Bryan Clark, a retired submariner and senior fellow at the Center for Strategic and Budgetary Assessments, wonders if the surface fleet is the best place inside the force to house the strike mission.

“I think the requirement may be changing,” he said in an Oct. 22 phone call with Defense News. “Over the past 10 years there has been a real emphasis on the submarine as the one tool we have that may be able to get into contested areas — the East and South China seas, up in the north Atlantic, etc.

“That’s changing now: These countries are investing in their own anti-submarine warfare systems. China has put a lot of money into ASW systems, they are installing surveillance systems akin to our SOSUS [sound surveillance system]. So the idea that our submarines are our go-to asset to gain access, that may not be true in the next few years as it was in the past 10, so there is a question as to whether we should be investing in submarines to maintain the undersea strike capacity.”

The issue is not just that submarines run the risk of being detected, which is an ever-present risk anytime a submarine leaves the pier, but that it won’t be able to create the volume of fires that the surface fleet could, especially with new concepts in development such as a large unmanned surface vessel that could act as a kind of arsenal ship [emphasis added].

“The surface fleet is likely going to be our best strike capacity asset in the next decade,” Clark said. “Submarines are going to be increasingly vulnerable, so the question becomes: Do I want to take my [Virginia Payload Module]-equipped SSN, put it inside the South China Sea to launch strikes, get counter-detected and harassed for days afterward? I lose it from the fight for a long time just evading attacks.

“Whereas if you used unmanned surface vessel, those can launch just as many cruise missiles as a Virginia class, many times cheaper; they can rotate, get reloaded and just keep launching strikes at a much higher rate of fire as you would ever get out of the SSN force.”

Jerry Hendrix, a retired naval flight officer and analyst with The Telemus Group, agreed that the surface fleet is likely going to be the place to house a strike capability, especially in the era of mass hypersonic fires, because of the cost it would impose on the U.S. to try to match Chinese capabilities on subs.

“I think there is a powerful argument to distribute these weapons across the surface force,” Hendrix said. “If you can create a strike weapon that allows the surface force to stand outside of DF-21 and DF-26 range and shoot three-pointers from outside, then yes. To create mass and volume in the submerged force is twice to three times as expensive as it is to create that volume from the surface force...

Another angle in a earlier post (links to other posts in text no longer work, but do if copy and paste in "Search" box at upper right--"Related" links at bottom do work):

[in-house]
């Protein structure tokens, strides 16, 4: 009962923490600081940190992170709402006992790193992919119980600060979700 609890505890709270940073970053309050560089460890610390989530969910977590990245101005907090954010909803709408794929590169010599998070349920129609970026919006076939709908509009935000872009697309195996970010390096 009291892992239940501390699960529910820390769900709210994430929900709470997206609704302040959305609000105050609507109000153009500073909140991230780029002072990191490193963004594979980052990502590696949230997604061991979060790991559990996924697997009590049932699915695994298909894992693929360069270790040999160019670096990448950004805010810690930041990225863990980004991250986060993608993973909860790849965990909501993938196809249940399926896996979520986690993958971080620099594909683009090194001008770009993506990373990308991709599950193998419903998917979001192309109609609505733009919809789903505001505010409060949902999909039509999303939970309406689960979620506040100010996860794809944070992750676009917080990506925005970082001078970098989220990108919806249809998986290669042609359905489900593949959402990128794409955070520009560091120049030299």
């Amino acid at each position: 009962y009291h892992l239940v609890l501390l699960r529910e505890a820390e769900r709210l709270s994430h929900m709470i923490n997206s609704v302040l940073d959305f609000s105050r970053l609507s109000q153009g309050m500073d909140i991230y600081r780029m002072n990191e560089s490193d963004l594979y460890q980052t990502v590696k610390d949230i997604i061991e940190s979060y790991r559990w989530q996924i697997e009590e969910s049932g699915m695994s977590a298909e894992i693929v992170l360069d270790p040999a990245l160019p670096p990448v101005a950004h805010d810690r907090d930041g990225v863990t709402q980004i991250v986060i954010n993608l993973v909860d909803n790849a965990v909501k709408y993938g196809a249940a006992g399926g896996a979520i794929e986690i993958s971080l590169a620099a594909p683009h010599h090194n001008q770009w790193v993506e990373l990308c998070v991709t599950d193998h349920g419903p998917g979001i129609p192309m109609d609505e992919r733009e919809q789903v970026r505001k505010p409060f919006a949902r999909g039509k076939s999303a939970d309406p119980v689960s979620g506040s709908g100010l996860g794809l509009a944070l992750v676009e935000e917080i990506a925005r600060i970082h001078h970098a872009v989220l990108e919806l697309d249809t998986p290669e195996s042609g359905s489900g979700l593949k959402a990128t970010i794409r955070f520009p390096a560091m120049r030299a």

US Navy: Carriers or Subs, with the Dragon in Mind

Sometimes you end up fighting on equal footing with the other guys.






You can't always rely on technology to give you an edge.  Sometimes it just comes down to a matter of will.
No matter what we do, I can't see the US led west winning the strategic battle against China in the slightest.

Even if full blown war kicks off in the seas around China, and even if we win decisively...what then??

China is the worlds most populous country, and is the 2nd largest economy in the world.  They invest quite decisively and strategically around the world, securing a majority of rare earth metals, etc.  They have a massive military, which is very quickly being modernized - and the PLAN is producing ships of near quality 3 to 4 times faster than the USN.

So war kicks off, and we win.  Okay.  Now what??  China is still a massive country, massive economy, and still has global ambitions.  Best case scenario, perhaps we set them back a decade or so militarily.    :2c:
Best strategy is to have them fight each other, with one side having support from ... uh, Hanoi and the other Uslamabad.
US Navy seriously trying to figure our how carriers can cope with China--things don't look too good these days (further links at original):

With China gunning for aircraft carriers, US Navy says it must change how it fights

Just because China might be able to hit U.S. Navy aircraft carriers with long-range anti-ship missiles doesn’t mean carriers are worthless, the service’s top officer said Thursday.

The chorus of doom and gloom over China’s anti-access weapons is too simplistic, Chief of Naval Operations Adm. Michael Gilday said, but that doesn’t mean the Navy should refrain from adjusting the way it fights.

“Let’s look at this like a physics problem,” Gilday proposed. “[People will say]: ‘Hypersonics go really fast and they travel at long ranges. Carriers can only travel [‘X’ distance], so carriers are going to have to go away.’ That’s a very simplistic way to look at the problem.

"I’ve been in two big war games since I’ve been [CNO], and I absolutely believe that we have to wring more out of what we have today in terms of how we are going to fight with it.”